Unless you put your entire moral weight on words over acts or have a slippery slope so slipper that everything but a joust leads inevitably to total war, then there's really no way that Sherman even registers on the list of moral monsters.

The demonization of Sherman by the South is one of the great propaganda campaigns of all time, and a very peculiar one since Sherman--as he had promised at Atlanta--lobbied hard for soft treatment of the South from the moment Johnston offered to surrender through the end of Reconstruction.

I can understand why Confederates hated Sheridan or Sickles--though I personally think that once you add freedpeople's treatment to the account, they look far better than most--but the vilification of Sherman is just absurd even on Lost Cause terms.
   230. snapper (history's 42nd greatest monster) Posted: December 20, 2012 at 12:38 PM (#4329363)
#222 Everything I've read tells me that McA was adequately warned about crossing the Yalu. He and his staff simply discounted the threat -- and vastly underestimated the capacity of the Red Chinese.

I know the warnings he got from the troops in the line who were encountering more and more Chinese were simply discounted.

I don't doubt that there was plenty of contradictory and/or incomplete information. It's the nature of warfare. He is the guy who authorized the step too far and the consequences have to be on him.


And if they would have bombed the Yalu bridges like he wanted to, the Chinese capabilities would have been greatly reduced,
   231. I am going to be Frank Posted: December 20, 2012 at 12:47 PM (#4329373)
My history book reading is pretty limited, but in the The Coldest Winter, Halberstam does not have a favorable view of McArthur.
   232. Ron J2 Posted: December 20, 2012 at 01:02 PM (#4329381)
#231 Started reading that one. It's not surprising that Halberstam (and his sources) would not think kindly of McA since you're talking about events shaped by the decision to cross the Yulu (which basically threw away everything gained by Inchon)
   233. Ron J2 Posted: December 20, 2012 at 01:19 PM (#4329393)
I think it's worth considering how the various Generals might have done in other command roles.

Could MacA have succeeded in Eisenhower's job? Color me skeptical. So much of Ike's job was political. I don't see how Montgomery and MacA could have functioned together.

How about Eisenhower in the Pacific? As noted above, MacA had some pretty capable guys working for him. Eichelberger was first rate. Kruger not quite at that level in my opinion but still quite competent (Not one of MacA's favorites. Considered him slow). Barbey probably wasn't as good as Turner but still was very good. Carpender followed by Kincaid did a good job with the 7th fleet.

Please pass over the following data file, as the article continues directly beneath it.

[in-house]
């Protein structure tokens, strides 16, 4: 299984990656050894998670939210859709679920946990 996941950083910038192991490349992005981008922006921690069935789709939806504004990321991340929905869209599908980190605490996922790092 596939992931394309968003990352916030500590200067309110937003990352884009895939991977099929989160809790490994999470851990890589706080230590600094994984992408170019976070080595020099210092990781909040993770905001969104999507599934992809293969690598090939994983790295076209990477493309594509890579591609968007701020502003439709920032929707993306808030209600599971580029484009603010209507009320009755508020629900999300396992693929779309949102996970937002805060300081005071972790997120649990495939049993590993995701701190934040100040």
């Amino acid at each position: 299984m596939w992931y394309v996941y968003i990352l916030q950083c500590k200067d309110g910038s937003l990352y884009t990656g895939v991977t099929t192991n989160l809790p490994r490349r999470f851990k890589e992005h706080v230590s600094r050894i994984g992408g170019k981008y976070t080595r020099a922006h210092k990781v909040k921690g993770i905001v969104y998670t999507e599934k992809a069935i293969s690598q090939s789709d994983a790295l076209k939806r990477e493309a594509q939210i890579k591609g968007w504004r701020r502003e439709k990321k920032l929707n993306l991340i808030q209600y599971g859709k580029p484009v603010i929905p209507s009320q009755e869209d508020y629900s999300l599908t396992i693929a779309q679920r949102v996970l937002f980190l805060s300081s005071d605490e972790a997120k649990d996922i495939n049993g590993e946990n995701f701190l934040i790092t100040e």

All that to say that I think Eisenhower could have got the job done. Maybe not as fast (since he'd have probably deferred to Krueger and Krueger was more cautious than MacA)

There is absolutely no chance that Eisenhower would have chanced Inchon. SUue he signed off on Market Garden but that more than likely made him very wary of high risk/high reward strategies. Paradoxically perhaps this might have worked out for the better. A long slog north rather than a furious pursuit makes it less likely that they'd have pushed all the way across the Yalu.
   234. zenbitz Posted: December 20, 2012 at 01:39 PM (#4329412)
If Montgomery had been tasked with the relief of Bastogne, he would have arrived in March of '45 with 400,000 men 2500 tanks, and 5000 guns.


This reminds me of my last visit to the Imperial War Museum in London (which is... awesome). They had a special exhibit dedicated to the Paragon of Martial Virtue that was Bernard Montgomery. I found it quite hilarious.

Inchon was surely brilliant, but SOMEONE didn't believe the ground reports that there were Chinese divisions in the area (or didn't think boots on the ground could tell the difference between NKA and ChiComs)... and in the end that failure rests with high command.

   235. Morty Causa Posted: December 20, 2012 at 01:50 PM (#4329422)
MacArthur was at his best when his authority wasn't immediately and specificallyin question and his pride wasn't at stake. Keep on a lease, but a long lease--FDR understood this. Who would have thought he could have played puppeteer with such discreetness and finesse during the Japanese occupation? Yet, he most certainly did, often being content to pull the strings behind the scenes without public fanfare whatsoever.

I admit that, confronted by equals, this wouldn't have been possible in the European theater. I agree that Eisenhower was much more adaptable, personality-wise, generally. Still, things like the recessive role he played wrt Japan. He provided the scaffolding that made the new Japanese political structure possible. Once the scaffolding is gone, we are left only to wonder in awe at the structure, but it needs to be remembered that that skyscraper just didn't happen on its own.